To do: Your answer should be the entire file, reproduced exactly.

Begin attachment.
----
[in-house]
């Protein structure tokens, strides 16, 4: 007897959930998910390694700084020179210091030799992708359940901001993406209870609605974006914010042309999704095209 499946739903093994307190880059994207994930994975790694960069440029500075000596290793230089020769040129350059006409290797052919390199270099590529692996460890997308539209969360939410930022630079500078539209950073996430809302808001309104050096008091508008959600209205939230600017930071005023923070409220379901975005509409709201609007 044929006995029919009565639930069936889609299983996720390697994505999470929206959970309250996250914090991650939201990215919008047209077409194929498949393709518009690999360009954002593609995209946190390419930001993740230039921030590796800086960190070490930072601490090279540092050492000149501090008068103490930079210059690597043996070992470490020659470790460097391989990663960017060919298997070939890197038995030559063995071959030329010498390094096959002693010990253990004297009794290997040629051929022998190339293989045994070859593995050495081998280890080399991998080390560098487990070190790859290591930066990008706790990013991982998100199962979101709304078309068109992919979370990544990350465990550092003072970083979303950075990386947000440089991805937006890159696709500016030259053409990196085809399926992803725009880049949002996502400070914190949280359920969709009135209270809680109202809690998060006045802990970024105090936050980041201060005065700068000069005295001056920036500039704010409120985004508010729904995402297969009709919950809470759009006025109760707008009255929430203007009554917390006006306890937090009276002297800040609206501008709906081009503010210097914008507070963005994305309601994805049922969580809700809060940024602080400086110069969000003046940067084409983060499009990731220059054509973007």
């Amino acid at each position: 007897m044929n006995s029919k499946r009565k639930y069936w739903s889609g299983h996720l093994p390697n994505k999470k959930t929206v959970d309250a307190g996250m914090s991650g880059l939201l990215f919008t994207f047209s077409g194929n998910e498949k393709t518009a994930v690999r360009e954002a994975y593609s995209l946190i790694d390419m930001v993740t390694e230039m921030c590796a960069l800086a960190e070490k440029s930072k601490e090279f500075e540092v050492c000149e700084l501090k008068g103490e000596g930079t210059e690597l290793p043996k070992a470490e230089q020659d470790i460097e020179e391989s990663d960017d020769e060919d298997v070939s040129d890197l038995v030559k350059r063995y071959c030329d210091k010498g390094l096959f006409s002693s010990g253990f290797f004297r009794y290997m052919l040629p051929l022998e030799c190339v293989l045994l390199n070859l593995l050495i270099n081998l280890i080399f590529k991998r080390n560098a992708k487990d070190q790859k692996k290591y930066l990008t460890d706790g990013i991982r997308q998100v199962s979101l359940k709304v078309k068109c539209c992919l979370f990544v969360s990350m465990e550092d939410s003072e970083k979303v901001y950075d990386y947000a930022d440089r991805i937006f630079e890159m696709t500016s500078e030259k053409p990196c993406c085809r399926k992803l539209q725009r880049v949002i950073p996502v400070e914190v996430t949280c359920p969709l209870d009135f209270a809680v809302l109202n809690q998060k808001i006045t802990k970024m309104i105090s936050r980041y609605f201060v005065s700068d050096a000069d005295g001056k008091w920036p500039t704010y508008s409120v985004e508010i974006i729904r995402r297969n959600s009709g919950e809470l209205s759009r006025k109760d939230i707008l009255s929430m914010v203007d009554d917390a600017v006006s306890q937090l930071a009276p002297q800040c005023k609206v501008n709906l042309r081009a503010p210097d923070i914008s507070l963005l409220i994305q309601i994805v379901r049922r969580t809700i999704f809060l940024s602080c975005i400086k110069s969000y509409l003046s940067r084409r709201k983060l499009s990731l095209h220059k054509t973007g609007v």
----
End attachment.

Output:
[in-house]
């Protein structure tokens, strides 16, 4: 007897959930998910390694700084020179210091030799992708359940901001993406209870609605974006914010042309999704095209 499946739903093994307190880059994207994930994975790694960069440029500075000596290793230089020769040129350059006409290797052919390199270099590529692996460890997308539209969360939410930022630079500078539209950073996430809302808001309104050096008091508008959600209205939230600017930071005023923070409220379901975005509409709201609007 044929006995029919009565639930069936889609299983996720390697994505999470929206959970309250996250914090991650939201990215919008047209077409194929498949393709518009690999360009954002593609995209946190390419930001993740230039921030590796800086960190070490930072601490090279540092050492000149501090008068103490930079210059690597043996070992470490020659470790460097391989990663960017060919298997070939890197038995030559063995071959030329010498390094096959002693010990253990004297009794290997040629051929022998190339293989045994070859593995050495081998280890080399991998080390560098487990070190790859290591930066990008706790990013991982998100199962979101709304078309068109992919979370990544990350465990550092003072970083979303950075990386947000440089991805937006890159696709500016030259053409990196085809399926992803725009880049949002996502400070914190949280359920969709009135209270809680109202809690998060006045802990970024105090936050980041201060005065700068000069005295001056920036500039704010409120985004508010729904995402297969009709919950809470759009006025109760707008009255929430203007009554917390006006306890937090009276002297800040609206501008709906081009503010210097914008507070963005994305309601994805049922969580809700809060940024602080400086110069969000003046940067084409983060499009990731220059054509973007």
């Amino acid at each position: 007897m044929n006995s029919k499946r009565k639930y069936w739903s889609g299983h996720l093994p390697n994505k999470k959930t929206v959970d309250a307190g996250m914090s991650g880059l939201l990215f919008t994207f047209s077409g194929n998910e498949k393709t518009a994930v690999r360009e954002a994975y593609s995209l946190i790694d390419m930001v993740t390694e230039m921030c590796a960069l800086a960190e070490k440029s930072k601490e090279f500075e540092v050492c000149e700084l501090k008068g103490e000596g930079t210059e690597l290793p043996k070992a470490e230089q020659d470790i460097e020179e391989s990663d960017d020769e060919d298997v070939s040129d890197l038995v030559k350059r063995y071959c030329d210091k010498g390094l096959f006409s002693s010990g253990f290797f004297r009794y290997m052919l040629p051929l022998e030799c190339v293989l045994l390199n070859l593995l050495i270099n081998l280890i080399f590529k991998r080390n560098a992708k487990d070190q790859k692996k290591y930066l990008t460890d706790g990013i991982r997308q998100v199962s979101l359940k709304v078309k068109c539209c992919l979370f990544v969360s990350m465990e550092d939410s003072e970083k979303v901001y950075d990386y947000a930022d440089r991805i937006f630079e890159m696709t500016s500078e030259k053409p990196c993406c085809r399926k992803l539209q725009r880049v949002i950073p996502v400070e914190v996430t949280c359920p969709l209870d009135f209270a809680v809302l109202n809690q998060k808001i006045t802990k970024m309104i105090s936050r980041y609605f201060v005065s700068d050096a000069d005295g001056k008091w920036p500039t704010y508008s409120v985004e508010i974006i729904r995402r297969n959600s009709g919950e809470l209205s759009r006025k109760d939230i707008l009255s929430m914010v203007d009554d917390a600017v006006s306890q937090l930071a009276p002297q800040c005023k609206v501008n709906l042309r081009a503010p210097d923070i914008s507070l963005l409220i994305q309601i994805v379901r049922r969580t809700i999704f809060l940024s602080c975005i400086k110069s969000y509409l003046s940067r084409r709201k983060l499009s990731l095209h220059k054509t973007g609007v």